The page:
Medicine, Health Care and Philosophy

, Volume 13, Issue 3, pp 237–246 | Cite as

Justice and the allocation of healthcare resources: should indirect, non-health effects count?

  • Kasper Lippert-Rasmussen
  • Sigurd Lauridsen
Scientific Contribution


Alternative allocations of a fixed bundle of healthcare resources often involve significantly different indirect, non-health effects. The question arises whether these effects must figure in accounts of the conditions under which a distribution of healthcare resources is morally justifiable. In this article we defend a Scanlonian, affirmative answer to this question: healthcare resource managers should sometimes select an allocation which has worse direct, health-related effects but better indirect, nonhealth effects; they should do this when the interests served by such a policy are more urgent than the healthcare interests better served by an alternative allocation. We note that there is a prima facie case for the claim that such benefits (and costs) are relevant—i.e. they are real benefits, and in other contexts our decisions can permissibly be guided by them. We then proceed to rebut three lines of argument that might be thought to defeat this prima facie case: they appeal to fairness, the Kantian Formula of Humanity as an End in Itself, and the equal moral worth of persons, respectively.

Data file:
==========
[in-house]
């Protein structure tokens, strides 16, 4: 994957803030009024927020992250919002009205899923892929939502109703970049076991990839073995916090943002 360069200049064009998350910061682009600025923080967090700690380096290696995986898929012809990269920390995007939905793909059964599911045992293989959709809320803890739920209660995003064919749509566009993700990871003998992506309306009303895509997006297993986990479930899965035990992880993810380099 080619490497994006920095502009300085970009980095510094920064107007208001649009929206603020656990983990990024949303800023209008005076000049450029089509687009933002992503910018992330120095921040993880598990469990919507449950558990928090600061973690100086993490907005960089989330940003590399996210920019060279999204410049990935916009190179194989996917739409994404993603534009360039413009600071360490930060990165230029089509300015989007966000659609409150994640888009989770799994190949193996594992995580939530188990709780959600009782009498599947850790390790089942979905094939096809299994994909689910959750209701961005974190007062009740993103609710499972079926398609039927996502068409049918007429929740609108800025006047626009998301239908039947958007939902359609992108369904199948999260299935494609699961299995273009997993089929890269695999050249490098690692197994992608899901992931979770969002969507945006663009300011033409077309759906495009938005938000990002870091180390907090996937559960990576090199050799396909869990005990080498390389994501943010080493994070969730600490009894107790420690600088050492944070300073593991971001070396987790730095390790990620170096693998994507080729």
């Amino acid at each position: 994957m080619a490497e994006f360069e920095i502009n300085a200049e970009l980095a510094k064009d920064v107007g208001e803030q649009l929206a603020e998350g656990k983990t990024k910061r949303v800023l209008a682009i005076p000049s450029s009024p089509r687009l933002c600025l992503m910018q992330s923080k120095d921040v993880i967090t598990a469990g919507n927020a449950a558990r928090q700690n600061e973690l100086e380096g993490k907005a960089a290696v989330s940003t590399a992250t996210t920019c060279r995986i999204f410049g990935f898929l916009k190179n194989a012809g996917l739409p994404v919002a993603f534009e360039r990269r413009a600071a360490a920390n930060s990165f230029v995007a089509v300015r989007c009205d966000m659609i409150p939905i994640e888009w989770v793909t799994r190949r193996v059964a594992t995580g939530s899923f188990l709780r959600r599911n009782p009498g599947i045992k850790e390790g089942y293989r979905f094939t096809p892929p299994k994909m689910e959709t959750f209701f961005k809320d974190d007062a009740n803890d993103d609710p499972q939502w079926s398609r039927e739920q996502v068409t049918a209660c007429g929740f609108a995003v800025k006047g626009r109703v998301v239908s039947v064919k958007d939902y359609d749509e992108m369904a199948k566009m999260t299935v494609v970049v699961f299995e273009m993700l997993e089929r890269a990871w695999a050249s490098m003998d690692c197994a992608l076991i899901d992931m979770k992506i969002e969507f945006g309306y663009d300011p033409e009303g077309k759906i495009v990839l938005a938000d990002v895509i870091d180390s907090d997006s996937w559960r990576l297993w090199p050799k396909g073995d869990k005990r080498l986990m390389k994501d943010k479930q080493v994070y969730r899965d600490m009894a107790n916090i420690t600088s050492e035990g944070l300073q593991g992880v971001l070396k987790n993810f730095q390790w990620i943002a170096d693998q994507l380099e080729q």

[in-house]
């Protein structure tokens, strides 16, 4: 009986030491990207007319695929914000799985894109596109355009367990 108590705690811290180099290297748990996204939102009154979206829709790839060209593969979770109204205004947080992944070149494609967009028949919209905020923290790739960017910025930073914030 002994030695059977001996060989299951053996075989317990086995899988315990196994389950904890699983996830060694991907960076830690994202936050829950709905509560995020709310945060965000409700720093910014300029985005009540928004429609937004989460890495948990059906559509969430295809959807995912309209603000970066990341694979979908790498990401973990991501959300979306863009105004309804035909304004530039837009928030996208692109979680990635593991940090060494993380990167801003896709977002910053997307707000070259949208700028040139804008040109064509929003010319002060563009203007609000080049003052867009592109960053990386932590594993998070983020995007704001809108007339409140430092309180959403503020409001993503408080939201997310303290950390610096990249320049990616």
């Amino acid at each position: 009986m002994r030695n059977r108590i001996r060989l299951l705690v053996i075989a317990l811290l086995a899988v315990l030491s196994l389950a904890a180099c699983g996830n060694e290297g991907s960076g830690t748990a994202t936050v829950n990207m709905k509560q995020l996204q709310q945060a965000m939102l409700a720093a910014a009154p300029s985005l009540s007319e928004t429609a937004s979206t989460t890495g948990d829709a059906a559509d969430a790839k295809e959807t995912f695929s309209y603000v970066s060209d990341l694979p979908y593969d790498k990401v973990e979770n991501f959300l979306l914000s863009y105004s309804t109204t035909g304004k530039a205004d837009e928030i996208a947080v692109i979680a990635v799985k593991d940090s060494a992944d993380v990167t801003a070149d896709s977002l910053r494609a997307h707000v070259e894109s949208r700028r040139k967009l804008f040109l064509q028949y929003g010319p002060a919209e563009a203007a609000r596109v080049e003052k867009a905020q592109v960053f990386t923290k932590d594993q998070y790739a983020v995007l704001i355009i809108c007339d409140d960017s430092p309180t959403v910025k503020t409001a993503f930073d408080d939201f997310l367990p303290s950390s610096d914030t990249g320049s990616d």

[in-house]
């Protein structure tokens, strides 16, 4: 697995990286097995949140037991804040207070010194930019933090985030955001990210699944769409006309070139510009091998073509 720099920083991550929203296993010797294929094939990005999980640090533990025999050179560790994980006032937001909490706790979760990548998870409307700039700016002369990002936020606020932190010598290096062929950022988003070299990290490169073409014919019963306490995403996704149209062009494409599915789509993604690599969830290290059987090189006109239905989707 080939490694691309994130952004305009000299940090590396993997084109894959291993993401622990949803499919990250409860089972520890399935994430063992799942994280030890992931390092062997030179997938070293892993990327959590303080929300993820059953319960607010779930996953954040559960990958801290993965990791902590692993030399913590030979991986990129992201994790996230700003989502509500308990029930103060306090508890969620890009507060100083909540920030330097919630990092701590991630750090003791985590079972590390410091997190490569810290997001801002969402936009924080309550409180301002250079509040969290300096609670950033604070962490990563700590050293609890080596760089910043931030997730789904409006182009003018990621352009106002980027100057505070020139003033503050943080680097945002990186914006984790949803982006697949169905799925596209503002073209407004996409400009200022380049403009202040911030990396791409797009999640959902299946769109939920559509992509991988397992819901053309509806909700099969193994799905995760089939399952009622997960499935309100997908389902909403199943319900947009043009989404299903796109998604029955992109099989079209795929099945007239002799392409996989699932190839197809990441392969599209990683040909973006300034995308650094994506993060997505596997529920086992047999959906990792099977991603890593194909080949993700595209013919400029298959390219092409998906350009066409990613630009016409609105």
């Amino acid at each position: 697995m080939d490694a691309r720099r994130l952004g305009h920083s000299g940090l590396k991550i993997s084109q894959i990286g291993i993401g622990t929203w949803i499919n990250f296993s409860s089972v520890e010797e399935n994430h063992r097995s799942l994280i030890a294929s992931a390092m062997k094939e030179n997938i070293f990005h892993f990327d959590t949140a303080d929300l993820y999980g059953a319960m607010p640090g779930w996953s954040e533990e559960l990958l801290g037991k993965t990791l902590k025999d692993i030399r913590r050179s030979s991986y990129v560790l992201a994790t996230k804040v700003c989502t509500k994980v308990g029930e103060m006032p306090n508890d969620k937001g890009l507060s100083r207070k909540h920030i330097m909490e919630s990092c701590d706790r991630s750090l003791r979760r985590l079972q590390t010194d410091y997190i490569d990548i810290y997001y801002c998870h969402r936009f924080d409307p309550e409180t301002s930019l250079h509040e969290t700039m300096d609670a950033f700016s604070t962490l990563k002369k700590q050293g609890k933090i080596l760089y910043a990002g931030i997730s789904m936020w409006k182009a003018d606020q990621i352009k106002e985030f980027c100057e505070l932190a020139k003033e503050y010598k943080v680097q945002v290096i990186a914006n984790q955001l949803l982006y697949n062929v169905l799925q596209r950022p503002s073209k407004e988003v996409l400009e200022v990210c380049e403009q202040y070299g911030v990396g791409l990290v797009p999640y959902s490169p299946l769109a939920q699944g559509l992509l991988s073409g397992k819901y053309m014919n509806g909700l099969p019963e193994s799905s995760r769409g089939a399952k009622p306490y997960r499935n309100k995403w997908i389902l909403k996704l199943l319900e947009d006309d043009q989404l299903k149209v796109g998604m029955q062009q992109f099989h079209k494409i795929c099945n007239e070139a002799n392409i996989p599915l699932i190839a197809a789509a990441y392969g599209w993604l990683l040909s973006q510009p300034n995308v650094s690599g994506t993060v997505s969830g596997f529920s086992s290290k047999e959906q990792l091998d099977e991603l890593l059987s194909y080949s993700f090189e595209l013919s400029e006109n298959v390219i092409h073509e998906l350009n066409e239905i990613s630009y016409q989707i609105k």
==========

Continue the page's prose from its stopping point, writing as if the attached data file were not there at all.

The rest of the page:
Health care rationing Health priorities Social justice and resource allocation Fairness Kantian ethics Indirect benefits Equality Scanlon Equal worth 



We thanks two anonymous reviewers of this journal for some very helpful comments.


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Copyright information

© Springer Science+Business Media B.V. 2010

Authors and Affiliations

  1. 1.Institut for StatskundskabAarhus UniversitetÅrhus CDenmark
  2. 2.University of CopenhagenCopenhagenDenmark

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